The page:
Another month, another report on the crisis of Canadian news media. In January, it was Public Policy Forum's The Shattered Mirror; last week the Standing Committee of Canadian Heritage Released Disruption: Change and Churning in Canada's Media Landscape; also last week, Heritage Minister Melanie Joly announced a further study will be arriving from her department in the fall.
Good. Bring them on. The collapse of the business model for journalism is complex and the stakes are enormously high. The centrality of news to democracy cannot be overstated. New funding models, public vouchers, newspaper subsidies -- it is all on the table right now.
But Canada already has a solid national news system ready to go. One of the oldest, most established cable news sources in the world. CBC News Network should be a central element of Canadian journalism; not just another stop in the news section of your cable listings. To accomplish this, it needs to be far more accessible than its current position behind subscription fees and paywalls. It needs some serious tweaking, but the CBC NN could do so much more than we currently ask of it.
CBC NN (and the sister French channel Ici RDI) is a strange broadcasting beast, neither fully private nor public. The current financial support for CBC NN comes from advertising and subscriber fees (a piece of monthly cable bills) -- both of which are on a downhill slide that no one seems to know how to curtail. Under the current licensing arrangement, the cost of CBC NN cannot be underwritten by the CBC's public funding.
CBC NN should be an accessible information source for all Canadians, not just a slowly shrinking pool of cable viewers.
Except, of course it is. Any casual viewing of the CBC NN demonstrates shared resources with the main CBC network from hosts, to shows, to writers, to studios. At the CBC's most recent licence renewal in 2013, the CRTC noted, "the newsrooms of RDI and CBC News Network are fully integrated with those of other CBC television and radio services."
Since they are already joined at the hip, why not make news, so essential and currently precarious in this country, much more prominent for the national public broadcaster? CBC News Network has over 11 million subscribers and makes a healthy annual profit of 8.9 per cent. But it could be more relevant in the changing media landscape. Revenues dropped 2.0 per cent last year because it is hitched to a broken system. If it were a true branch of public broadcasting, it wouldn't be about chasing ad dollars and cable subscriber fees. CBC NN should be an accessible information source for all Canadians, not just a slowly shrinking pool of cable viewers. To accomplish this, there are a few avenues to consider.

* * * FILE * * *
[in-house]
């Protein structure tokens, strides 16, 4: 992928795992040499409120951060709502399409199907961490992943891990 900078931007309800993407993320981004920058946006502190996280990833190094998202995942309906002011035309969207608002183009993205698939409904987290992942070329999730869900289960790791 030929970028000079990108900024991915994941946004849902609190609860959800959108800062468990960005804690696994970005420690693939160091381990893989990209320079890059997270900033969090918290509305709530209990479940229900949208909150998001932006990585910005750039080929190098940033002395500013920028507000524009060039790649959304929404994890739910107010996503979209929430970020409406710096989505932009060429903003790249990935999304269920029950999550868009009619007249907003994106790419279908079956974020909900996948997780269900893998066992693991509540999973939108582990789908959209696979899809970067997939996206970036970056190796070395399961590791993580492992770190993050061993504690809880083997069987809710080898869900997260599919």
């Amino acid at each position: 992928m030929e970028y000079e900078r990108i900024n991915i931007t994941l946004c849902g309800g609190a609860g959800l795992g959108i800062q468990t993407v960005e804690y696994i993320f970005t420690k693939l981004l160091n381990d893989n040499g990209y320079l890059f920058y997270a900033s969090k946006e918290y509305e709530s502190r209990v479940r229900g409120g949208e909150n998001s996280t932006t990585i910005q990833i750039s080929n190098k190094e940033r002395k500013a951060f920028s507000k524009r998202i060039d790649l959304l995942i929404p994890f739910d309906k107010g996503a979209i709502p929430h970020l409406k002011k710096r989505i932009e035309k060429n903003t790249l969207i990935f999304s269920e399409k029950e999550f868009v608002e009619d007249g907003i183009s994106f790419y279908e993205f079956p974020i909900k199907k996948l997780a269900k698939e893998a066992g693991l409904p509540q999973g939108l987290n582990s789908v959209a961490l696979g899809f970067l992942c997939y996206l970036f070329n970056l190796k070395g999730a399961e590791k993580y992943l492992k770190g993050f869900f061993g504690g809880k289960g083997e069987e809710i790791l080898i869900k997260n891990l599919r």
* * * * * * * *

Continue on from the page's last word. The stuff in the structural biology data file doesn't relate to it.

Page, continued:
The CBC corporate plan makes clear the digital mobile world is the future of content delivery and apparently the natural habitat of the coveted under-35 demographic. The current cost of streaming the CBC NN service is $7 a month. That price just is not going to fly in the age of $9 Netflix, especially for something already at least partially subsidized via CBC funding. Make CBC NN freely accessible online to all Canadians. This would guarantee a certain base of news using existing programming. The BBC has used its popular iplayer streaming system for a range of content for years. Why can't we do the same?
No one knows for certain but roughly 10 per cent of Canadians still watch TV with an antenna. The image is crystal clear and there are no cable bills. Digital TV channels are capable of carrying more than one signal. In the urban centres where the main CBC channel still transmits over-the-air (OTA), make the News Network a secondary channel. Millennials have shown a strong appetite for media they don't have to pay for.
Let's get maximum value from the resources we already have.
These two relatively simple changes: freely accessible online streaming and OTA transmission in urban centres on the frequencies already granted to the CBC would do a great deal to ensure all Canadians have access to a base level of quality television journalism.
Of course, these changes will cost money. CBC NN had revenues of $88 million in 2015, or roughly three dollars annually per Canadian. We will need to broaden the parliamentary funding for public broadcasting to include CBC NN.
The news crisis will not be solved by any singular approach. Bring on the studies and creative ideas. But first, let's get maximum value from the resources we already have.
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